Transportation Commission formed anew

The Traffic Safety Commission met for the final time Thursday night, after which it was abolished along with the Bicycle and Pedestrian Commission to prepare for a new Transportation Commission forming after the first of the year.

The City Council approved the move at its meeting on Nov. 18 with staff support.

"There was a feeling that we wanted to have a commission that was a little more all-encompassing," Jim Olson, the city's engineering services manager, said.

Combining the two traffic-related commissions will allow the city to work on more long-term transportation planning, Olson said. The commission will deal with all transportation-related issues, including safety, planning, funding and advocacy for bicycles, mass transit, parking, pedestrians and all other modes of transportation.

Mayor-elect John Stromberg said the commission will allow the city to be more proactive in planning for public and alternative modes of transportation.

"Creation of this commission coupled with the update of the transportation systems plan from a multi-modal point of view is a very important and good step for the city," he said.

Stromberg will likely delay appointing the nine-member commission until February, when he has had a chance to determine how to connect the commission's work to land use planning, he said.

The consolidation brought the number of city commissions down to 10; the city also has numerous other permanent committees and boards and various ad hoc committees that are formed on a temporary basis.

The Public Arts Commission was the last commission formed, in 2002, said City Recorder Barbara Christensen.

Commissions are rarely abolished, and new commissions are formed periodically.

"It depends on the needs of the community at the time, and our needs change over the years," she said.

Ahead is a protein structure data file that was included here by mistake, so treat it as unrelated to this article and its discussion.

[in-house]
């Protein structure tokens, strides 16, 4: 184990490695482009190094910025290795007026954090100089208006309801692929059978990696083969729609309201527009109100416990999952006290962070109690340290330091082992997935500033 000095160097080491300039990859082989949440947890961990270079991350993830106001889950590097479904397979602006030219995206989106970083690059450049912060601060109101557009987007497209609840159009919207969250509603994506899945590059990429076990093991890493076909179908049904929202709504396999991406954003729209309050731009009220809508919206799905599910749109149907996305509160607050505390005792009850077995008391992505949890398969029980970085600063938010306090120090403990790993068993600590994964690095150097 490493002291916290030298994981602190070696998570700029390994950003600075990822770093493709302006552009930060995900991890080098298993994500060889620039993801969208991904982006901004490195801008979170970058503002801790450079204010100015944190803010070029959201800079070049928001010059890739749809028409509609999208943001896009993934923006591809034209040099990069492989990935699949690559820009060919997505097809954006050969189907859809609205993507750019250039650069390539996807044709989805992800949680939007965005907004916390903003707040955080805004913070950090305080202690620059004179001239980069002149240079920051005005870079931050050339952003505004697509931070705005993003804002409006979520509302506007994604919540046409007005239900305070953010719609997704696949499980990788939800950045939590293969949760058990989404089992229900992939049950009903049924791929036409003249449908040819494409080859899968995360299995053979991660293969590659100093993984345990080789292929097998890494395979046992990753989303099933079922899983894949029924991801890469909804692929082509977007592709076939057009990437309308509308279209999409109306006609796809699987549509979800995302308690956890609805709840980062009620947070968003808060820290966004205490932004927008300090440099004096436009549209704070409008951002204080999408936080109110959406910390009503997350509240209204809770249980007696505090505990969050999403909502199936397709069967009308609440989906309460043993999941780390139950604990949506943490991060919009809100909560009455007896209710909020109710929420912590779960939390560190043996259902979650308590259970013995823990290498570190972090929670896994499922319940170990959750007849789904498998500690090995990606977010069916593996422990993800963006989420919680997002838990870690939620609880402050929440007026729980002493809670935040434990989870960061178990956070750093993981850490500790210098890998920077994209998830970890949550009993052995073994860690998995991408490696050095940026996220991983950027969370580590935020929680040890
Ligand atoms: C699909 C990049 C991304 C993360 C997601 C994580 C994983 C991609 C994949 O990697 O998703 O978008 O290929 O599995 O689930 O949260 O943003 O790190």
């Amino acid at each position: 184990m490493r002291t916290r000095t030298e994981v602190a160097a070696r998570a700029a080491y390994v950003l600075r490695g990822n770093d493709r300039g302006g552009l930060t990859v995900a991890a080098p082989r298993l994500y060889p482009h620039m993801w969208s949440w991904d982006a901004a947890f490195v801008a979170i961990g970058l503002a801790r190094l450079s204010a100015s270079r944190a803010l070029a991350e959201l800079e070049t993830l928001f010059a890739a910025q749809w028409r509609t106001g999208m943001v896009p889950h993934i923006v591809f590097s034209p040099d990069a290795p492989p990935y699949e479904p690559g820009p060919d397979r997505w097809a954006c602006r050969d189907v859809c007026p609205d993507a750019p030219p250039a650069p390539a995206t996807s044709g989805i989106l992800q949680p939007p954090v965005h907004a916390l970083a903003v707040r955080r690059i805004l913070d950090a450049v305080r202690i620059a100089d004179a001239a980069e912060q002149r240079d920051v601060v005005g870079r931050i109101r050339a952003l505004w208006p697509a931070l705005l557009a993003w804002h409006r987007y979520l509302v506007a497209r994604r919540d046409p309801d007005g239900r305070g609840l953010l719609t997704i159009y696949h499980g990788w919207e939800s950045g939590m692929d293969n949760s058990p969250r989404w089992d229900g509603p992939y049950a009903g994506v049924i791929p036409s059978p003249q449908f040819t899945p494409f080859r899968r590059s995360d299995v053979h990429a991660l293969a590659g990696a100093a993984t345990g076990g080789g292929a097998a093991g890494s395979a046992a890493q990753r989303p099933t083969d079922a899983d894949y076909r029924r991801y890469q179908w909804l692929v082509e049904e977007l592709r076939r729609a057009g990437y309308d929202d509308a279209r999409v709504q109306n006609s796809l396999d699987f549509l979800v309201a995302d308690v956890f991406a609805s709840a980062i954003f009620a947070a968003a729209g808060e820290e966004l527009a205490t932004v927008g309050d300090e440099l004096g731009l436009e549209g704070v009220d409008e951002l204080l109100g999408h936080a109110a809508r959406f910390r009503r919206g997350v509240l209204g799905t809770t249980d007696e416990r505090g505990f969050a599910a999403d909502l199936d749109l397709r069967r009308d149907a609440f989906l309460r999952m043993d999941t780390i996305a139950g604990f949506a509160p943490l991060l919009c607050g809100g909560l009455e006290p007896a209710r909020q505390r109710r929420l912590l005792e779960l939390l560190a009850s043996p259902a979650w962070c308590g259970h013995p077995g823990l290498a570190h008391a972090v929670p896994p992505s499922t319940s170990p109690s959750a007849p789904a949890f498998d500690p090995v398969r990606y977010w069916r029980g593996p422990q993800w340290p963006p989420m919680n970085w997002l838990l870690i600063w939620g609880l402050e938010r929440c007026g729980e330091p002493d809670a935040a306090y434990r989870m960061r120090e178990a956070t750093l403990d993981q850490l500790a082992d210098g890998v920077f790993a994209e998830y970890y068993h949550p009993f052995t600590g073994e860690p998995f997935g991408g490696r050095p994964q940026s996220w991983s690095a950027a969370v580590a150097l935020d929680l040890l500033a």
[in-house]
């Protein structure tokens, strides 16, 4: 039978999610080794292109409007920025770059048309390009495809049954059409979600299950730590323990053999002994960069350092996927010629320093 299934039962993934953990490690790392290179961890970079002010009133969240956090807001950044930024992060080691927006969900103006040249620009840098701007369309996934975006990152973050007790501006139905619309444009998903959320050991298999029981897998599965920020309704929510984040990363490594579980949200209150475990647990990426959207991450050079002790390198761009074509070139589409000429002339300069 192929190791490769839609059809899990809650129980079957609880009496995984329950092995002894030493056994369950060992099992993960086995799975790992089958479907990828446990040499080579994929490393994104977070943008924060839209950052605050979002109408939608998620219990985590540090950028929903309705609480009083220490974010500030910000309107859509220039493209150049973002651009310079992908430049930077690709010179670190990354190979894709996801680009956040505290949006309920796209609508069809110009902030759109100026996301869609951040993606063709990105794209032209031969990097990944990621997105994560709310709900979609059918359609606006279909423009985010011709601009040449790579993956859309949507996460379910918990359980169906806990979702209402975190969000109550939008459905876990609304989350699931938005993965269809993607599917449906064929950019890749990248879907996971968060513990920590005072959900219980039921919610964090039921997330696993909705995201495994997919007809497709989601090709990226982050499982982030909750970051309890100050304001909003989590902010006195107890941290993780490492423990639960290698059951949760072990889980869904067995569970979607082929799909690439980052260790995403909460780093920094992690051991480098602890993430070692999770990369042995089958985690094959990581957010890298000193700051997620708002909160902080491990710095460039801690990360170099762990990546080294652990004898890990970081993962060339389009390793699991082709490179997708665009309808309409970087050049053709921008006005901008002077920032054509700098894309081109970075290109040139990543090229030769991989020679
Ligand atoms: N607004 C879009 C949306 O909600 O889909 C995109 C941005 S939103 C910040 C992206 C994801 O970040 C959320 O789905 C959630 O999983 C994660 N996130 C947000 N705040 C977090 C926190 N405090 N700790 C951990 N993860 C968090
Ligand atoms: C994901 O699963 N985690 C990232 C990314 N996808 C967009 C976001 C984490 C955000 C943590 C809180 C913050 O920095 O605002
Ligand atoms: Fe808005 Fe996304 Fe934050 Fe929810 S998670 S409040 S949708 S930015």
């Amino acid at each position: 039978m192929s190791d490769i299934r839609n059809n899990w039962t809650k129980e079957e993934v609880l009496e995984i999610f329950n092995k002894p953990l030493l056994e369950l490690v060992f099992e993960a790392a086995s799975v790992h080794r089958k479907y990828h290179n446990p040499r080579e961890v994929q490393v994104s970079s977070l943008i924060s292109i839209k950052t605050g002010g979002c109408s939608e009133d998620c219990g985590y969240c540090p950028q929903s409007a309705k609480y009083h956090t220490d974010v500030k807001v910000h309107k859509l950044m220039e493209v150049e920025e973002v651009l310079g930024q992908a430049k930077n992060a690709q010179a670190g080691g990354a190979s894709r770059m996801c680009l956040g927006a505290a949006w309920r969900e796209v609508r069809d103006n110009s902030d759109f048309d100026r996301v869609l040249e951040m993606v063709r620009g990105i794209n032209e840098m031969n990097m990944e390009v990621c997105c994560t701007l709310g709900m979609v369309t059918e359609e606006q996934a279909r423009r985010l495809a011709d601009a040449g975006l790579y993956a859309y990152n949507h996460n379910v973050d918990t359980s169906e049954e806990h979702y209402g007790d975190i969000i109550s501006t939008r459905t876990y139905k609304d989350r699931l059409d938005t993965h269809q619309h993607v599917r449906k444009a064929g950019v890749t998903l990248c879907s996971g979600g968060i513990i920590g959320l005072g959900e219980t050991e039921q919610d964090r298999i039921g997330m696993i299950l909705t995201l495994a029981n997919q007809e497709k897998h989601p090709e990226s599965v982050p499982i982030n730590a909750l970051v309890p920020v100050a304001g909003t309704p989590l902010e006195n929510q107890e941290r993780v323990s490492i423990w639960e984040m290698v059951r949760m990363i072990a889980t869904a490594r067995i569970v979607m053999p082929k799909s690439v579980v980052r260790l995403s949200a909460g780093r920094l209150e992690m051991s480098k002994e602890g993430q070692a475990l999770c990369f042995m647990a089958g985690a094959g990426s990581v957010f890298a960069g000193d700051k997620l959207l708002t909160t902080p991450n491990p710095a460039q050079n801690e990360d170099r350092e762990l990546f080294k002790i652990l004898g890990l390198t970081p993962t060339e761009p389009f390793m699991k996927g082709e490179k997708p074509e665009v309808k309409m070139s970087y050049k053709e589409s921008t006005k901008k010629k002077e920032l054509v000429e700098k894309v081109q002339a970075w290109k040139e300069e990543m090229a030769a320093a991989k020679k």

The purpose of forming the Transportation Commission was not to reduce the overall number of commissions, but there is a limit to the number of new commissions that the city can handle, City Administrator Martha Bennett said

"In general, if you've got an issue of citizen concern, creating a commission is a good thing to do," she said. "There's only so many staff and there's only so many citizens, and you know when you've reached the point where you've overtaxed them when you can't get people to apply."

An overarching transportation commission will serve as a place for any unforeseen transportation issues that may arise as well, negating the need to form temporary committees.

Had the Transportation Commission been formed a year ago, for example, it is likely there would have been no need for creation of the Siskiyou Safety Ad Hoc Committee, formed in response to the death of Southern Oregon University student Gladys Jimenez in February, Bennett said.

Applications for the Transportation Commission are available on the city's Web site and are due by Dec. 19.

Staff writer Julie French can be reached at 482-3456 ext. 227 or

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